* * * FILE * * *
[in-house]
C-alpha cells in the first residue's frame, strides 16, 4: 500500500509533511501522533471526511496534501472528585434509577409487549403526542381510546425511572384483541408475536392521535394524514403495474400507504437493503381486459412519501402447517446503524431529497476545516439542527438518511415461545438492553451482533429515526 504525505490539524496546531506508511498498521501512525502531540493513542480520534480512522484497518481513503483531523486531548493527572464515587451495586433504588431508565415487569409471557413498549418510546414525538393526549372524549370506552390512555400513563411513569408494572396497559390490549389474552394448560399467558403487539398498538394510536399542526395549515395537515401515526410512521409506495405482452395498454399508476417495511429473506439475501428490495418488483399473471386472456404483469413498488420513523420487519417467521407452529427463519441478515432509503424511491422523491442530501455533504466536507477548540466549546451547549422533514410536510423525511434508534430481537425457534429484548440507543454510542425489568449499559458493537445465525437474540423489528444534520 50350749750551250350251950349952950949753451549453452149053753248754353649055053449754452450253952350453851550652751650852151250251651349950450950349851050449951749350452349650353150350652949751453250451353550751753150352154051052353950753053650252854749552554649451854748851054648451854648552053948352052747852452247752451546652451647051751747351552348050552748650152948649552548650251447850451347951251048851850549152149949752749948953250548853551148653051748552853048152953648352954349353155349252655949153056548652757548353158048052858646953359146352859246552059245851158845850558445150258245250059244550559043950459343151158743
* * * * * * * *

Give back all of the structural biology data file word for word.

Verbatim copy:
[in-house]
C-alpha cells in the first residue's frame, strides 16, 4: 500500500509533511501522533471526511496534501472528585434509577409487549403526542381510546425511572384483541408475536392521535394524514403495474400507504437493503381486459412519501402447517446503524431529497476545516439542527438518511415461545438492553451482533429515526 504525505490539524496546531506508511498498521501512525502531540493513542480520534480512522484497518481513503483531523486531548493527572464515587451495586433504588431508565415487569409471557413498549418510546414525538393526549372524549370506552390512555400513563411513569408494572396497559390490549389474552394448560399467558403487539398498538394510536399542526395549515395537515401515526410512521409506495405482452395498454399508476417495511429473506439475501428490495418488483399473471386472456404483469413498488420513523420487519417467521407452529427463519441478515432509503424511491422523491442530501455533504466536507477548540466549546451547549422533514410536510423525511434508534430481537425457534429484548440507543454510542425489568449499559458493537445465525437474540423489528444534520 50350749750551250350251950349952950949753451549453452149053753248754353649055053449754452450253952350453851550652751650852151250251651349950450950349851050449951749350452349650353150350652949751453250451353550751753150352154051052353950753053650252854749552554649451854748851054648451854648552053948352052747852452247752451546652451647051751747351552348050552748650152948649552548650251447850451347951251048851850549152149949752749948953250548853551148653051748552853048152953648352954349353155349252655949153056548652757548353158048052858646953359146352859246552059245851158845850558445150258245250059244550559043950459343151158743